Potential conflict of interest: Nothing to report.
Article first published online: 1 MAR 2010
Copyright © 2010 American Association for the Study of Liver Diseases
Volume 51, Issue 4, pages 1477–1478, April 2010
How to Cite
Bergheim, I. and Spruss, A. (2010), Reply. Hepatology, 51: 1477–1478. doi: 10.1002/hep.23636
- Issue published online: 26 MAR 2010
- Article first published online: 1 MAR 2010
- Accepted manuscript online: 1 MAR 2010 12:00AM EST
- Manuscript Accepted: 17 FEB 2010
- Manuscript Received: 16 FEB 2010
We thank Johnston and colleagues for their comments and this opportunity to discuss the questions regarding our recent investigation on the role of Toll-like receptor 4 (TLR4) in the development of fructose-induced hepatic steatosis in mice.1 Our answer will address their main points:
First, as pointed out by Johnston and colleagues, we found in an earlier study that chronic intake of different sugars can affect dietary pattern and caloric intake and subsequently weight gain in a specific manner in C57BL/6J mice.2 In these studies, we found that fluid intake of mice varies according to the type of sugar offered in the drinking solution (glucose > sucrose > fructose > water). Contrary to this previous study, mice in the present study were either fed water or fructose solution. In the present study, we determined fluid intake of mice to ascertain that mice had a similar exposure to fructose (data not shown before). Indeed, despite the differences in absolute weight gain, both C3H/HouJ and C3H/HeJ mice consumed on average ∼0.30 mL of 30% fructose solution/day and per gram body weight, amounting to an average fructose intake of ∼0.09 g/day and per gram body weight. In line with the findings of our study, Tsukumo et al.,3 who fed C3H/HeJ mice a high-fat diet for 2-8 months, also reported that the TLR4 mutant mice gained less weight in comparison to wild-type mice, despite no differences in total food intake.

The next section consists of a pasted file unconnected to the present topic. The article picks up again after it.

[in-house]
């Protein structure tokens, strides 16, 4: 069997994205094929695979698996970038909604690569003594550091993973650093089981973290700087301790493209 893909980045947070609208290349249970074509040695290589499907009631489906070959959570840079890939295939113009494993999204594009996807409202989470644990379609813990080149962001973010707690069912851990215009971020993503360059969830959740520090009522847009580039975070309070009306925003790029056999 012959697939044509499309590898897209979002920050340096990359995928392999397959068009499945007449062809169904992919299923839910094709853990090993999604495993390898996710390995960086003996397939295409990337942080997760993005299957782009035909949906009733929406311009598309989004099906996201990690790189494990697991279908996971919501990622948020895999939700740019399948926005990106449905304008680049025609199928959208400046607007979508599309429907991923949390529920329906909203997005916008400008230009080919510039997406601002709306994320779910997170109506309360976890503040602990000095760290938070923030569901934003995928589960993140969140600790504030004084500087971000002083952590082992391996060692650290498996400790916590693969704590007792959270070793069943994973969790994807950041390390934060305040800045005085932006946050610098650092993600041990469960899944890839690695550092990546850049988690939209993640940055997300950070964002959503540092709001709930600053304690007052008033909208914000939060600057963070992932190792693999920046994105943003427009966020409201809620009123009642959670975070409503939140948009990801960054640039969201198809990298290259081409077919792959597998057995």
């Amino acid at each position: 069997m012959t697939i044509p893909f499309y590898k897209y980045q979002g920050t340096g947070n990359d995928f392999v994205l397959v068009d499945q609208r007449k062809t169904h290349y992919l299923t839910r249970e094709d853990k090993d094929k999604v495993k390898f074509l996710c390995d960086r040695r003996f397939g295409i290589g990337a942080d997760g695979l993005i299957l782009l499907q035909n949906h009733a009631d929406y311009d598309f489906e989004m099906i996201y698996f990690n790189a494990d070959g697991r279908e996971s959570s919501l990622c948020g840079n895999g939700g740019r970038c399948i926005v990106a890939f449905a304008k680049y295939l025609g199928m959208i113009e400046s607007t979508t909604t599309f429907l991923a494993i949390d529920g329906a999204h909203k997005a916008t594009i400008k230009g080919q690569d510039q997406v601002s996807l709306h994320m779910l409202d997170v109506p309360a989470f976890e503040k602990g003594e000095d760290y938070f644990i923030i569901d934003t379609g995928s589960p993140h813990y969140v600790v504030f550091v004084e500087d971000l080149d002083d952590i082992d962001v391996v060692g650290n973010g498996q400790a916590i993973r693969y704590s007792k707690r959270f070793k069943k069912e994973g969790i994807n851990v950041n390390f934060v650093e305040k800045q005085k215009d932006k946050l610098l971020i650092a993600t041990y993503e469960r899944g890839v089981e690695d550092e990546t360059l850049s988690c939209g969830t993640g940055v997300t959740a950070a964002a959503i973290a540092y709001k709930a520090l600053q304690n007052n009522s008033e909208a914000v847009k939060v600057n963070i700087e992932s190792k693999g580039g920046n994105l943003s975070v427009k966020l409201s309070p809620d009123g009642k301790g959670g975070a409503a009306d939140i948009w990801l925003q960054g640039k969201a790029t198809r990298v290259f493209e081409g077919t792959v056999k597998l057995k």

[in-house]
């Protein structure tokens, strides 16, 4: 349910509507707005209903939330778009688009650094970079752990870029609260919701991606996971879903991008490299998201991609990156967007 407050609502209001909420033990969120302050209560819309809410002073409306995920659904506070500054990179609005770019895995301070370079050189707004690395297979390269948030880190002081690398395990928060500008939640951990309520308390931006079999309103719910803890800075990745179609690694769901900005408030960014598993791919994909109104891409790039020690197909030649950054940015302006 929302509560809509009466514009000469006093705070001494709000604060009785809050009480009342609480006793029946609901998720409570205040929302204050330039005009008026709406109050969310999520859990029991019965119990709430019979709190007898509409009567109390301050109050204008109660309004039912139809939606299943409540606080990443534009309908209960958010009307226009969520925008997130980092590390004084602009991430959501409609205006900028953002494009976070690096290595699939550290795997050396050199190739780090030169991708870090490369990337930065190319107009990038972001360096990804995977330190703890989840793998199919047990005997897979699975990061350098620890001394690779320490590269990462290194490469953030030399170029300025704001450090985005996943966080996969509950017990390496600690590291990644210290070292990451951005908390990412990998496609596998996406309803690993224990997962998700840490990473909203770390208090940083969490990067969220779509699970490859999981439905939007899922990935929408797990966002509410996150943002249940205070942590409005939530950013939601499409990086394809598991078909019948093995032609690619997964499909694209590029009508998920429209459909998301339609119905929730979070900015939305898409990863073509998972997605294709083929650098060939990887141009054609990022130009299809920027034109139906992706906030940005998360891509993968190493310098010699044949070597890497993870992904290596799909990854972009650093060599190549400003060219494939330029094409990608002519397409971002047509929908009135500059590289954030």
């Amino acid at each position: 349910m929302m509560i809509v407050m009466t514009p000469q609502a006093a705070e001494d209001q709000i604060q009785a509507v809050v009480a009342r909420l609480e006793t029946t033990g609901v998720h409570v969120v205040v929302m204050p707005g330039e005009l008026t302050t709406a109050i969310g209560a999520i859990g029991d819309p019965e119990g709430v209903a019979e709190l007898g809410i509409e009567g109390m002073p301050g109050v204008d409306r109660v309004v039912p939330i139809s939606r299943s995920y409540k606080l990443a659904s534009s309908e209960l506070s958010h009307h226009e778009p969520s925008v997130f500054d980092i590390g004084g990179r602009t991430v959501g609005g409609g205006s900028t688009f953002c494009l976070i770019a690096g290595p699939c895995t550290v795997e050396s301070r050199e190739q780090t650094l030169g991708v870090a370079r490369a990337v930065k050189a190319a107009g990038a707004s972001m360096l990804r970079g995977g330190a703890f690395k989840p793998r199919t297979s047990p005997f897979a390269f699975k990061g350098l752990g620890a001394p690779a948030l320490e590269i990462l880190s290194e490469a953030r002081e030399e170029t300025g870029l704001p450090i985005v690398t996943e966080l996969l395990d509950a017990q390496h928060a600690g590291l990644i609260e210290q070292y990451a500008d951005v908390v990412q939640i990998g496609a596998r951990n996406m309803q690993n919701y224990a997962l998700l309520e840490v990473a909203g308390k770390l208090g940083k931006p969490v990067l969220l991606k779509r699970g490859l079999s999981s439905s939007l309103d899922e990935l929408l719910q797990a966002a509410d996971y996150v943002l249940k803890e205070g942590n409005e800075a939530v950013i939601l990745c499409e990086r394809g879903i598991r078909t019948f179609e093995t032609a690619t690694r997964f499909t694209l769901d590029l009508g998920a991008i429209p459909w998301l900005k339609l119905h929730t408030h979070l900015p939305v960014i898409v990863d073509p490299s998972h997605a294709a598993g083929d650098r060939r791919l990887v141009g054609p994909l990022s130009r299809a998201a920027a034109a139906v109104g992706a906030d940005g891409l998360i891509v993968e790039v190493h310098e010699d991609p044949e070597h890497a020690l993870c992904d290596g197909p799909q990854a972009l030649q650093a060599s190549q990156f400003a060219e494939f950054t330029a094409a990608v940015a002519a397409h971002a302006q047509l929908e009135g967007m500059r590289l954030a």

Second, it was also pointed out by Johnston and colleagues that when reanalyzing our data on hepatic triglyceride content, they only found a relative influence of ∼10% after the loss of a functional TLR4. We reanalyzed the data according to the suggestions of Dr. Johnston and his colleagues (data are shown in Fig. 1). When analyses of triglyceride data were performed as per their suggestions, triglyceride levels were 3.3-fold higher in livers of fructose-fed wild-type mice in comparison to wild-type water-fed controls, whereas in livers of TLR4 mutant mice, triglyceride levels were only 2.3-fold higher than in livers of the TLR4 mutant mice fed water, resulting in a difference between fructose-fed wild-type and TLR4 mutant mice of 30%. These results are in accordance with our findings for portal endotxin concentration and MyD88 concentration in the liver, shown in figures 2 and 3 of our article.
- 1Toll-like receptor 4 is involved in the development of fructose-induced hepatic steatosis in mice. HEPATOLOGY 2009; 50: 1094-1104., , , , , .
- 2Antibiotics protect against fructose-induced hepatic lipid accumulation in mice: role of endotoxin. J Hepatol 2008; 48: 983-992., , , , , , et al.
- 3Loss-of-function mutation in Toll-like receptor 4 prevents diet-induced obesity and insulin resistance. Diabetes 2007; 56: 1986-1998., , , , , , et al.
Ina Bergheim*, Astrid Spruss*, * Department of Nutritional Medicine and Prevention, University of Hohenheim, Stuttgart, Germany.